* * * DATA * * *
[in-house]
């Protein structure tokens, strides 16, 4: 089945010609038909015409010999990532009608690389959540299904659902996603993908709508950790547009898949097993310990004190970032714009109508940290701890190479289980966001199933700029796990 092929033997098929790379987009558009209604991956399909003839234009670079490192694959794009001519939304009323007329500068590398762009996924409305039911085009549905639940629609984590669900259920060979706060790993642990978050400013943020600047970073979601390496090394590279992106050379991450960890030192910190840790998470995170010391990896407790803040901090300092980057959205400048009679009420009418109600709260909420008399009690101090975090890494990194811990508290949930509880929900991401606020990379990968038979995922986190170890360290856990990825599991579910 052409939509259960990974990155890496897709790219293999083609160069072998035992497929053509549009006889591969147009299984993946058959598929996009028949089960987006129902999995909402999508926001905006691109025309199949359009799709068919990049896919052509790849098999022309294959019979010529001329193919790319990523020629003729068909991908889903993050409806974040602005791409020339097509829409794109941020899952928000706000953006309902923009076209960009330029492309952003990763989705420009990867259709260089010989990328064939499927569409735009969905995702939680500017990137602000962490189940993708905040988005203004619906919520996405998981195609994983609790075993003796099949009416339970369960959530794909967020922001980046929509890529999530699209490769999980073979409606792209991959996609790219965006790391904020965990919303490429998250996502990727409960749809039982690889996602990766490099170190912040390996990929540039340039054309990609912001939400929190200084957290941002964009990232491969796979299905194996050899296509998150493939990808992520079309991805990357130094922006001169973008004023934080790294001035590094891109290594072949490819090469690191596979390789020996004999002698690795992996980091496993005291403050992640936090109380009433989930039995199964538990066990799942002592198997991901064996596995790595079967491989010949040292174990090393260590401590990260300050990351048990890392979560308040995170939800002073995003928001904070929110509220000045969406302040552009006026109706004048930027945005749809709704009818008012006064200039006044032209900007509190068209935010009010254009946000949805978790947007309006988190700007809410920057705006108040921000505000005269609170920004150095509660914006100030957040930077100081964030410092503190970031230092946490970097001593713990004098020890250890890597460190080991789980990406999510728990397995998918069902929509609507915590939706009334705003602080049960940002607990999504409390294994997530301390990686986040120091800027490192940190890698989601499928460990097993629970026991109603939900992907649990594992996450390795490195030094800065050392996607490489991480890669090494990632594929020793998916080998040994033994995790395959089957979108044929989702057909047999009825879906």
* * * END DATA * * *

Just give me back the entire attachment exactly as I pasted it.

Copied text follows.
[in-house]
């Protein structure tokens, strides 16, 4: 089945010609038909015409010999990532009608690389959540299904659902996603993908709508950790547009898949097993310990004190970032714009109508940290701890190479289980966001199933700029796990 092929033997098929790379987009558009209604991956399909003839234009670079490192694959794009001519939304009323007329500068590398762009996924409305039911085009549905639940629609984590669900259920060979706060790993642990978050400013943020600047970073979601390496090394590279992106050379991450960890030192910190840790998470995170010391990896407790803040901090300092980057959205400048009679009420009418109600709260909420008399009690101090975090890494990194811990508290949930509880929900991401606020990379990968038979995922986190170890360290856990990825599991579910 052409939509259960990974990155890496897709790219293999083609160069072998035992497929053509549009006889591969147009299984993946058959598929996009028949089960987006129902999995909402999508926001905006691109025309199949359009799709068919990049896919052509790849098999022309294959019979010529001329193919790319990523020629003729068909991908889903993050409806974040602005791409020339097509829409794109941020899952928000706000953006309902923009076209960009330029492309952003990763989705420009990867259709260089010989990328064939499927569409735009969905995702939680500017990137602000962490189940993708905040988005203004619906919520996405998981195609994983609790075993003796099949009416339970369960959530794909967020922001980046929509890529999530699209490769999980073979409606792209991959996609790219965006790391904020965990919303490429998250996502990727409960749809039982690889996602990766490099170190912040390996990929540039340039054309990609912001939400929190200084957290941002964009990232491969796979299905194996050899296509998150493939990808992520079309991805990357130094922006001169973008004023934080790294001035590094891109290594072949490819090469690191596979390789020996004999002698690795992996980091496993005291403050992640936090109380009433989930039995199964538990066990799942002592198997991901064996596995790595079967491989010949040292174990090393260590401590990260300050990351048990890392979560308040995170939800002073995003928001904070929110509220000045969406302040552009006026109706004048930027945005749809709704009818008012006064200039006044032209900007509190068209935010009010254009946000949805978790947007309006988190700007809410920057705006108040921000505000005269609170920004150095509660914006100030957040930077100081964030410092503190970031230092946490970097001593713990004098020890250890890597460190080991789980990406999510728990397995998918069902929509609507915590939706009334705003602080049960940002607990999504409390294994997530301390990686986040120091800027490192940190890698989601499928460990097993629970026991109603939900992907649990594992996450390795490195030094800065050392996607490489991480890669090494990632594929020793998916080998040994033994995790395959089957979108044929989702057909047999009825879906």